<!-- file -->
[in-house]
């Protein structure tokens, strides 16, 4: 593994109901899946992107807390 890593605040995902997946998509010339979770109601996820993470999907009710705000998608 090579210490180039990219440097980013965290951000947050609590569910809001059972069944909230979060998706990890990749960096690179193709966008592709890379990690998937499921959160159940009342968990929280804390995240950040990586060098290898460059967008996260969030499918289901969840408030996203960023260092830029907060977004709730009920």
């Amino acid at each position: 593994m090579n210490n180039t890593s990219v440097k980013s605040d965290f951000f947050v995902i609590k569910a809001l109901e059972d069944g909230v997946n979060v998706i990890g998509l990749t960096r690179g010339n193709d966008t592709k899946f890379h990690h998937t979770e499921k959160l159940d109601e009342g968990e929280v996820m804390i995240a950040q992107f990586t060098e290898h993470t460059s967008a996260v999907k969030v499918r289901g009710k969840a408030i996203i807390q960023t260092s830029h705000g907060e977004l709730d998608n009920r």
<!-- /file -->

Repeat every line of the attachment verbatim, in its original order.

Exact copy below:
[in-house]
């Protein structure tokens, strides 16, 4: 593994109901899946992107807390 890593605040995902997946998509010339979770109601996820993470999907009710705000998608 090579210490180039990219440097980013965290951000947050609590569910809001059972069944909230979060998706990890990749960096690179193709966008592709890379990690998937499921959160159940009342968990929280804390995240950040990586060098290898460059967008996260969030499918289901969840408030996203960023260092830029907060977004709730009920």
């Amino acid at each position: 593994m090579n210490n180039t890593s990219v440097k980013s605040d965290f951000f947050v995902i609590k569910a809001l109901e059972d069944g909230v997946n979060v998706i990890g998509l990749t960096r690179g010339n193709d966008t592709k899946f890379h990690h998937t979770e499921k959160l159940d109601e009342g968990e929280v996820m804390i995240a950040q992107f990586t060098e290898h993470t460059s967008a996260v999907k969030v499918r289901g009710k969840a408030i996203i807390q960023t260092s830029h705000g907060e977004l709730d998608n009920r």